“At once bracing and beautiful, Without Children is a timely meditation on all of the reasons why women increasingly can't, don't, or won't have children—along with the social penalties they pay, the freedoms they garner, and the feminist solidarity that we can all build together, whether we have children or not. I was intrigued and carried along for the book's length by O'Donnell Heffington's lyricism, thoughtfulness, humor, and panache.” ―Kate Manne, author of Entitled

"I devoured this book. Peggy O’Donnell Heffington is the rare serious historian who writes with verve and humor, bringing to life the big, hard questions of history that illuminate the present. Without Children is a story of women who decided not to have children, but ultimately shows us new things not only about these women, but about family, motherhood, childhood, aspiration, and love in a precarious world. It is a signal contribution to the historical field and a vivid series of stories that are alternately shocking, funny, and inspiring." ―Kathleen Belew, author of Bring the War Home

Praise for The Quickening

The Quickening took me on an immersive journey through both exterior and interior landscapes, deftly crossing the boundaries between the frigid Antarctic and the warm heart. Elizabeth Rush’s writing is multilayered, from fascinating scientific accounts to intimate human stories and deep examinations of how we live deliberately in a melting world.” —Robin Wall Kimmerer, author of Braiding Sweetgrass

“In The Quickening, Elizabeth Rush chronicles a months-long journey to the Thwaites glacier in Antarctica with scientists who are conducting research that will help us better understand how global warming is reshaping our planet. As with Rising, this book is beautifully written, deeply felt, and thoroughly researched . . . Antarctica is a mysterious, terrifying, vast place and Rush captures all of it with genuine curiosity and intelligence. This book is at once a love letter and a meditation and a gentle warning—and we very much need all three.” —Roxane Gay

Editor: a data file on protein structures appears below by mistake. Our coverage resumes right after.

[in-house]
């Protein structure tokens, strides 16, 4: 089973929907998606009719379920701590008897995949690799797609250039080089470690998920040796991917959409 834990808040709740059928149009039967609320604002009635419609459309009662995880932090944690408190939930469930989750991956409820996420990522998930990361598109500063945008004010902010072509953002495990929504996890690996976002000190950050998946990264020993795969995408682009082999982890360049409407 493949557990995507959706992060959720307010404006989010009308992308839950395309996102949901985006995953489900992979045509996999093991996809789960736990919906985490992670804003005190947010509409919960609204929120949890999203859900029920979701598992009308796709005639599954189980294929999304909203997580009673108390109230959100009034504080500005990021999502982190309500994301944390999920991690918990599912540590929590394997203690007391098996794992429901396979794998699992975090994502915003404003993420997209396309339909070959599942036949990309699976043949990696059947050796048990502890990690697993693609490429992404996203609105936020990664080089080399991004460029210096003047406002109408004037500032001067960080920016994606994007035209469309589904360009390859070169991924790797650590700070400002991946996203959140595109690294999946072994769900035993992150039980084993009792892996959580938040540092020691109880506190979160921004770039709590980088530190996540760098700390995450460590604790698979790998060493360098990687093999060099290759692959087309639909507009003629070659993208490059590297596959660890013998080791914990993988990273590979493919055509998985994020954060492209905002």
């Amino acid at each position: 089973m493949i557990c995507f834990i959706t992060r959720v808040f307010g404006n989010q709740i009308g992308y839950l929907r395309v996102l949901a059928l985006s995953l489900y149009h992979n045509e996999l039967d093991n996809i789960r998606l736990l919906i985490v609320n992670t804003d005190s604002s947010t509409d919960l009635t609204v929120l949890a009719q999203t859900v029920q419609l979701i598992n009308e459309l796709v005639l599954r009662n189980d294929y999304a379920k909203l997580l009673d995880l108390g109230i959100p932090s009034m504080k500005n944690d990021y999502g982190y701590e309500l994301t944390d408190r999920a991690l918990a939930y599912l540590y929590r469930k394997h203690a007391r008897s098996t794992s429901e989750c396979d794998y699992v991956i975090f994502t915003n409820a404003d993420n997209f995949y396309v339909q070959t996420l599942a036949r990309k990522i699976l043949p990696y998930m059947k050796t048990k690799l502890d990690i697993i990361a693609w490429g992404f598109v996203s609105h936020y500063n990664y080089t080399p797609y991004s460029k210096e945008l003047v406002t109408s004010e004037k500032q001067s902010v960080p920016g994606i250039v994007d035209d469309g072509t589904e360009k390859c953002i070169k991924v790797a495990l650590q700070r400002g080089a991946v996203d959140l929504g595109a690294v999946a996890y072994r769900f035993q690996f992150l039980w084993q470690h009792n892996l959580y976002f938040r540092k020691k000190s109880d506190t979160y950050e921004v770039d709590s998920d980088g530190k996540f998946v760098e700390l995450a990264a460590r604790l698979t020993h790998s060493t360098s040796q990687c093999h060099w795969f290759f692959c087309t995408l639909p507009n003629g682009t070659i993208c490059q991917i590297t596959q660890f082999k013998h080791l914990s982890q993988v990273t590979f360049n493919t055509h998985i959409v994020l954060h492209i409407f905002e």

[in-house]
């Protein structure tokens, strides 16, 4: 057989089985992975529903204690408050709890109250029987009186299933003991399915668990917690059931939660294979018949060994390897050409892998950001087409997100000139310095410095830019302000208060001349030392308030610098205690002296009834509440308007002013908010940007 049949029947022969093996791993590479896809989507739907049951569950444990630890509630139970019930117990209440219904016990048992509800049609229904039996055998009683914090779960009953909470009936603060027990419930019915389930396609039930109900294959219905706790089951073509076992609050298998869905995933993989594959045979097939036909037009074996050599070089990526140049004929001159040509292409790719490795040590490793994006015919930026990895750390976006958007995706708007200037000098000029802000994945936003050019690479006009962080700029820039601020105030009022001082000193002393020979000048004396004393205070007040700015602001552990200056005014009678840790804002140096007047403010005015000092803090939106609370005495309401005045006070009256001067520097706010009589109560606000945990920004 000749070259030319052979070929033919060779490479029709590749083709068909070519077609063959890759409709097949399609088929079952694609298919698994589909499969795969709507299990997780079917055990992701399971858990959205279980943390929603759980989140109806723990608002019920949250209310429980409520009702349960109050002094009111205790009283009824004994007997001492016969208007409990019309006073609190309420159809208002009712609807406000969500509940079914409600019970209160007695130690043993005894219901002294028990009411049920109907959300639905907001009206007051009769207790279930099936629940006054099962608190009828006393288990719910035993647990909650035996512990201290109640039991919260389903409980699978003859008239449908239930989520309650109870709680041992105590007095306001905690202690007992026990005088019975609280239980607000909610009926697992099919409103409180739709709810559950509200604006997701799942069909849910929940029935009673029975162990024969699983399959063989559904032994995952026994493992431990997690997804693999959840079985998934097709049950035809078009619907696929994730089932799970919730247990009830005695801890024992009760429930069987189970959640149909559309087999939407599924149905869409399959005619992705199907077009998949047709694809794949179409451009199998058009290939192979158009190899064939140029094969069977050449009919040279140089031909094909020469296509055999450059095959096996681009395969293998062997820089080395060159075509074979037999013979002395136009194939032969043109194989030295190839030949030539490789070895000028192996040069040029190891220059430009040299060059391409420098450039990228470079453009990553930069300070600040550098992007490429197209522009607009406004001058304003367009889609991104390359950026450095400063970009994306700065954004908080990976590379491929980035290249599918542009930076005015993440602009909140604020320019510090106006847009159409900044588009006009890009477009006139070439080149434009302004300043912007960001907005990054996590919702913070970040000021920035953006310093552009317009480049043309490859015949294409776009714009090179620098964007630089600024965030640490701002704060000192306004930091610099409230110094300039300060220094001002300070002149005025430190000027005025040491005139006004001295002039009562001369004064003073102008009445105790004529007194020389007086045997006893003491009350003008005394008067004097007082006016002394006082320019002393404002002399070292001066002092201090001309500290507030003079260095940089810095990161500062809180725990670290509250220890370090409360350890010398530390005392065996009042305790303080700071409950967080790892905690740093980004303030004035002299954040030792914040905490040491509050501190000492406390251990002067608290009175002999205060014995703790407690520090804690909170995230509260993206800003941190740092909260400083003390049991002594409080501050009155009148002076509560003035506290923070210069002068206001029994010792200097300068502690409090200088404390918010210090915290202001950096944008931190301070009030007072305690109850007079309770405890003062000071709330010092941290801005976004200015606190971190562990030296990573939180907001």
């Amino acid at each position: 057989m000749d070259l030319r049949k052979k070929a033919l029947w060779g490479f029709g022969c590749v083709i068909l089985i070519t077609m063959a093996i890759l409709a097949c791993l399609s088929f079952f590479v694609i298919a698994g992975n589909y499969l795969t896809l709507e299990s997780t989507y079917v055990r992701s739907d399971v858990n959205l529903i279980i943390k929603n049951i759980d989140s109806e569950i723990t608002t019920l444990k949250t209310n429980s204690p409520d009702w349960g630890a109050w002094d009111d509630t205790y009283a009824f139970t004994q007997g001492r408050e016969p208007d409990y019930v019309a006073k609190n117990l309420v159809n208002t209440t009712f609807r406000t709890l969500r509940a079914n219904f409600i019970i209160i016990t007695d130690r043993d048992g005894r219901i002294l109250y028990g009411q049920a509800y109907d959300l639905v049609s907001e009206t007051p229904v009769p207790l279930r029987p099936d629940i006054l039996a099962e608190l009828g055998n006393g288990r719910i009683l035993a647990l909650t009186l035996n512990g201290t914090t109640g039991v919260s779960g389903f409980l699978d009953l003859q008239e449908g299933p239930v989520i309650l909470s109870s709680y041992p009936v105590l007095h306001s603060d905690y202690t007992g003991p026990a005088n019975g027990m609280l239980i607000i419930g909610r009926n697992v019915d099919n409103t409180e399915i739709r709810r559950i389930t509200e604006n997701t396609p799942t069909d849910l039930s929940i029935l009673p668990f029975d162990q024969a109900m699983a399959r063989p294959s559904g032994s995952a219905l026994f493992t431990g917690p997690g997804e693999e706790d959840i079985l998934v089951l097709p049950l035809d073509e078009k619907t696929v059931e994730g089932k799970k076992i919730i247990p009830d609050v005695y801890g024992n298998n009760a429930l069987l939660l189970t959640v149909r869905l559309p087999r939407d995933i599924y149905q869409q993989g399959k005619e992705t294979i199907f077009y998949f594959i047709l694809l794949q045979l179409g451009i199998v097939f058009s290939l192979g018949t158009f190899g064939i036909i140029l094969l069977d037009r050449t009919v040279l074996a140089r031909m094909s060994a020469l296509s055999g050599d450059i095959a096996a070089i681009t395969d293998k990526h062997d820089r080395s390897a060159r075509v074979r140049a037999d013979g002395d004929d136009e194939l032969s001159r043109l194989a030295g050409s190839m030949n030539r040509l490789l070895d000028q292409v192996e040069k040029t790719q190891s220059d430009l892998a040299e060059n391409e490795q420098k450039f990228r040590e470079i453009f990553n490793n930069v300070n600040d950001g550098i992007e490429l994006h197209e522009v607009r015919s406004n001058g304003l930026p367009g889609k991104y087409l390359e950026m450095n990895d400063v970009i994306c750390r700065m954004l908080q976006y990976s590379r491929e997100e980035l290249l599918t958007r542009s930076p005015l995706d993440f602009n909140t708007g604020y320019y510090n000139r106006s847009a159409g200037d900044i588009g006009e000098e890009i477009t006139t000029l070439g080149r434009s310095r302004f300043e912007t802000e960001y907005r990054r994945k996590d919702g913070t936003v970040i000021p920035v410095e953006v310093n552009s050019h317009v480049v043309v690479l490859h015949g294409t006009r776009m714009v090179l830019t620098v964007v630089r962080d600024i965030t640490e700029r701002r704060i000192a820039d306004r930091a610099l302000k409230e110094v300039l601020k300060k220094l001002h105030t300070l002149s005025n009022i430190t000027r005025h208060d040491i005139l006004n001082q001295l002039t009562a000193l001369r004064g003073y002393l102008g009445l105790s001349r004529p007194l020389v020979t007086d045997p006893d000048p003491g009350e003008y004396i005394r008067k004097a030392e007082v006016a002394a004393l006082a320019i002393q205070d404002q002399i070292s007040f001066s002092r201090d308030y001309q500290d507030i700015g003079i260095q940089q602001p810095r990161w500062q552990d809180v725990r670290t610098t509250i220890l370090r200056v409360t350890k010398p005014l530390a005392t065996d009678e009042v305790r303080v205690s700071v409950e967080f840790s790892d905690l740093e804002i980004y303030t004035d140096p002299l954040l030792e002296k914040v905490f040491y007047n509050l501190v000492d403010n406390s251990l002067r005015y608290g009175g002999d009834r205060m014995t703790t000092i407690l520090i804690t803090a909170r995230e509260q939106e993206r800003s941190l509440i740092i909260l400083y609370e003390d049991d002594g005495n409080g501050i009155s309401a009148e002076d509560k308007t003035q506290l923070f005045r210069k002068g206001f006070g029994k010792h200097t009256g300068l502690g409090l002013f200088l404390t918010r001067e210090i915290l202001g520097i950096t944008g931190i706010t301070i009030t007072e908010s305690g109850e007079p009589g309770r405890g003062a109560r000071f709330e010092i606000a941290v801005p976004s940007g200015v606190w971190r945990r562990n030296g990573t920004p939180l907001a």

“Going to the Antarctic is an adventure, big science is an adventure, having a child is an adventure—and all of these adventurers are shaded by the great and tragic adventure of our time, the plunge into an ever-warmer world. So, this is an adventure story for the ages!” —Bill McKibben, author of The End of Nature

Mask Policy

Masks are encouraged but not required for this event.

Elizabeth Rush
Elizabeth Rush

Elizabeth Rush

Elizabeth Rush is the author of The Quickening: Creation and Community at the Ends of the Earth and Rising: Dispatches from the New American Shore, which was a finalist for the Pulitzer Prize. Rush’s work has appeared in a wide range of publications from the New York Times to Orion and Guernica. She is the recipient of fellowships from the National Science Foundation, National Geographic, the Alfred P. Sloan Foundation, the Howard Foundation, the Andrew Mellon Foundation and the Metcalf Institute. She lives with her husband and son in Providence, Rhode Island, where she teaches creative nonfiction at Brown University.

Photo Credit: Stephanie Alvarez Ewens

Peggy O’Donnell Heffington
Peggy O’Donnell Heffington

Peggy O’Donnell Heffington

Peggy O'Donnell Heffington is the author of Without Children: The Long History of Not Being a Mother. Her writing has appeared in the New York Times, Washington Post, Boston Globe, TIME, Los Angeles Review of Books, and elsewhere. Peggy is an instructional professor of history at the University of Chicago, where she teaches courses on gender and historical research and writing methods. She lives outside of Chicago with her husband Bob and their two pugs, Ellie and Jake.

Photo Credit: Lindsay Tullar, Redwood + Sage Photography